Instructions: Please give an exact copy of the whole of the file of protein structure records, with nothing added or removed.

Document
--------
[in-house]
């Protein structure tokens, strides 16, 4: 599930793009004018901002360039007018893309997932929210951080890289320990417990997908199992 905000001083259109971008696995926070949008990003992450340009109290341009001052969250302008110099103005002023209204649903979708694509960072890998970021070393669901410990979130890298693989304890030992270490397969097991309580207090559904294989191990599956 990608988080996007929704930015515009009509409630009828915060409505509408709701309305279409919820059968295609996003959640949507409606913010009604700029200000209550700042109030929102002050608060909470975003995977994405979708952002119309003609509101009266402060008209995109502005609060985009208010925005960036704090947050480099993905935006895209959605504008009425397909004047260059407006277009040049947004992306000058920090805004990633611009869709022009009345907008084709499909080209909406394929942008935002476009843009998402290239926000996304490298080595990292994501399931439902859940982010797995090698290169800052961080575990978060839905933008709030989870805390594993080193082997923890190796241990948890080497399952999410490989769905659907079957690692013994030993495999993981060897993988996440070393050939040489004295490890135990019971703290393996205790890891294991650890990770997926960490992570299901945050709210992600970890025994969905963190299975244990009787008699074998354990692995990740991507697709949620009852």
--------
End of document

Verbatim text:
[in-house]
């Protein structure tokens, strides 16, 4: 599930793009004018901002360039007018893309997932929210951080890289320990417990997908199992 905000001083259109971008696995926070949008990003992450340009109290341009001052969250302008110099103005002023209204649903979708694509960072890998970021070393669901410990979130890298693989304890030992270490397969097991309580207090559904294989191990599956 990608988080996007929704930015515009009509409630009828915060409505509408709701309305279409919820059968295609996003959640949507409606913010009604700029200000209550700042109030929102002050608060909470975003995977994405979708952002119309003609509101009266402060008209995109502005609060985009208010925005960036704090947050480099993905935006895209959605504008009425397909004047260059407006277009040049947004992306000058920090805004990633611009869709022009009345907008084709499909080209909406394929942008935002476009843009998402290239926000996304490298080595990292994501399931439902859940982010797995090698290169800052961080575990978060839905933008709030989870805390594993080193082997923890190796241990948890080497399952999410490989769905659907079957690692013994030993495999993981060897993988996440070393050939040489004295490890135990019971703290393996205790890891294991650890990770997926960490992570299901945050709210992600970890025994969905963190299975244990009787008699074998354990692995990740991507697709949620009852």